Ivy Compton-Burnett's novels have interested me for some time. They are unique - almost no description, no narrative, no stage directions. They consist almost entirely of dialog. It's up to the reader to figure out who is in the room, who has left, who has arrived, and anything else one might want to know about the scene one is reading and the people in it. Age, relationship to other characters, hopes, fears - all of it must be dug out by the reader.
They are full of quips. Cynical, satirical, malevolent, sometimes inexplicable. And as you read more than one or two of these slim novels you find certain typical characters in most of them: the tyrant who makes the lives of people around her (or him) miserable; the quiet, observant, non-interfering character; the victim of the tyrant; the refreshingly honest and outspoken woman, usually one of a pair of such women; the brother and sister who are devoted to one another and whose relationship is destined to crack apart. "A calm front, inner tumult, and a staggering lack of imagination on the part of those who accept the one without discerning the other beneath it, are constant themes through the work of I Compton-Burnett."
All of this conveyed by nearly pure dialog.
So when I happened on an inexpensive used copy of a 1974 biography of IC-B by Hilary Spurling I bought it. However, the book is 620 pages long and one doesn't embark on that sort of thing without packing a lunch and having one's mail held. I expected the biography to be tough to digest, considering those dialog drenched novels.
I was wrong. The biography is very readable, very interesting, in fact, fascinating, mesmerizing.
Someone suggested to IC-B that he should write a biography of her or that she should write her memoirs. Oh, no, said Ivy, my life has been so uneventful. There would be nothing to write about.
This from a woman who in her childhood was exceptionally close to her brothers, having no other friends at all. One of them died young of pneumonia. The other married, leaving Ivy feeling bereft. And then he died on the Somme. Two of her sisters died in a suicide pact. And her mother was by all accounts a raving tyrant who virtually ruined the lives of her children. And when the mother died, Ivy found herself evolving into a tyrant herself.
For most of her life, IC-B shared an apartment with Margaret Jourdain, a furniture expert with many friends and followers. Margaret was by all accounts the dominant character and Ivy shrank into the background and muttered about the cost of mutton and the difficulty of getting good help. This self-effacement went on until Margaret died, at which point Ivy gathered literary friends about her and became a public figure, her novels by then having become popular, if only among a small group of highbrow readers.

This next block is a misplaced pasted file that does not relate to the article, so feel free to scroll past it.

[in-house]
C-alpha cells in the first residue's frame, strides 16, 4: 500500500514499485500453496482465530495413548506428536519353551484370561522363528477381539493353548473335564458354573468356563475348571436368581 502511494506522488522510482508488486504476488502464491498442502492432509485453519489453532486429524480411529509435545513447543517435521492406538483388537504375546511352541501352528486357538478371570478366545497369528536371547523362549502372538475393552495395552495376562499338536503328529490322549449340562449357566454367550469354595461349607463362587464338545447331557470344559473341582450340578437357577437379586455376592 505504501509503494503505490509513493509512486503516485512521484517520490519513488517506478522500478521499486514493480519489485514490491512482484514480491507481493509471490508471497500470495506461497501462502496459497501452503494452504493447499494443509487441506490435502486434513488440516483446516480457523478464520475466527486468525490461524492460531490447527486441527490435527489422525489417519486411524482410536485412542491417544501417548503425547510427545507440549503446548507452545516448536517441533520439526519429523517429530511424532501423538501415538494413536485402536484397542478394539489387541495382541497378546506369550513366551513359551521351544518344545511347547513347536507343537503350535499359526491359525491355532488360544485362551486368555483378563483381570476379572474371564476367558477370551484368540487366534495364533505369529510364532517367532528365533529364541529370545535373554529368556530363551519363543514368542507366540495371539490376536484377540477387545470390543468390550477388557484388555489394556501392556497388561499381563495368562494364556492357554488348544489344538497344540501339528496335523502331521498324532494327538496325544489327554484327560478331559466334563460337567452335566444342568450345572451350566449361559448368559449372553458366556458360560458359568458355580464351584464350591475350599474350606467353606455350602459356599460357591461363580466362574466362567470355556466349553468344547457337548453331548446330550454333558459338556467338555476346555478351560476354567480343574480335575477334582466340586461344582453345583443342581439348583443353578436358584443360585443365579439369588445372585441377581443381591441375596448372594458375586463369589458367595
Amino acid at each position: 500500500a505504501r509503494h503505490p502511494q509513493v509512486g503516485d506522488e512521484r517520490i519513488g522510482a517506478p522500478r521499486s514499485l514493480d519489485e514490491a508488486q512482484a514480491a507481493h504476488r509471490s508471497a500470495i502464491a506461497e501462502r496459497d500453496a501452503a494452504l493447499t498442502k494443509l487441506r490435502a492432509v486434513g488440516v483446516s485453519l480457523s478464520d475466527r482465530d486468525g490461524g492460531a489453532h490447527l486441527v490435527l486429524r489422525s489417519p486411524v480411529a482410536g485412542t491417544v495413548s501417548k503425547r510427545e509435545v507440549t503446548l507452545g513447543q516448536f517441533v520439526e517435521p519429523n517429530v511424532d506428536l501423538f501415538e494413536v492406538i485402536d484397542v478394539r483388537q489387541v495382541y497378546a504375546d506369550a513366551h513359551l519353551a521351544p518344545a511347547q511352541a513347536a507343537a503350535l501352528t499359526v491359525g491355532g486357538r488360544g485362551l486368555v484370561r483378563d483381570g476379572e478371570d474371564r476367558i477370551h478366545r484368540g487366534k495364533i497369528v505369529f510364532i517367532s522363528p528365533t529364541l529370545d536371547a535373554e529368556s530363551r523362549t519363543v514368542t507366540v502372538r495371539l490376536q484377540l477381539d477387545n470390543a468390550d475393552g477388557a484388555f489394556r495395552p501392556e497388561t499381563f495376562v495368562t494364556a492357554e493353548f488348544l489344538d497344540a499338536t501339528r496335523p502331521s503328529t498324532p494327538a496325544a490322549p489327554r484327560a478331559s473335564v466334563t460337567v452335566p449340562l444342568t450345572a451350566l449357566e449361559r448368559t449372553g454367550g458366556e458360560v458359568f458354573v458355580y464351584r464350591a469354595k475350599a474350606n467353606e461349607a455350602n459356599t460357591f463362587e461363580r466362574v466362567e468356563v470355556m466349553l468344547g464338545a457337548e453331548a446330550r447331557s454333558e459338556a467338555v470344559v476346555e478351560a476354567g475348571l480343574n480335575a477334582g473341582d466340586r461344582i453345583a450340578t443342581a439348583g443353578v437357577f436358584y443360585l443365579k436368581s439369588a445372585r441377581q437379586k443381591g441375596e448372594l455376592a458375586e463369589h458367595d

Never much like everybody else, she became increasingly eccentric in her old age. A friend "was most impertinent about my wine, said Ivy,dropping lumps of ice into her glass of sweet Graves overheated in front of the electric fire: I am not very wine-wise, you know."
There are many accounts of the consternation Ivy caused by hitching up her long dress far above her knee and splaying her legs as she sat down to table . . . or - most disconcerting of all to nervous subjects - rummaging around under her capacious skirts in a slow, methodical search for the handkerchief tucked in her knickers. . . . She shared with Margaret a trick of ducking her head to look down the front of her bodice, 'as though she had detected something surprising there, and not altogether pleasant.' . . . For all her insistence on propriety and manners, Ivy's conventionality was never more than skin deep. 'In her life as in her novels,' wrote [a friend], 'she used the framework of her Victorian-Edwardian background as a convenience to be discarded when it suited her'.
The story of her life, youth and family, education at Holloway College, self-sacrifice and self-effacement as demanded by her mother, and finally escape to London and a friendship with Margaret Jourdain that suited them both and enabled both to play the role they designed for themselves.
So I was engrossed in this biography and found it swift going. However, unless you are interested in IC-B's novels you might not find the book as entrancing as I did. If you are reading and enjoying her novels, this book is indispensable.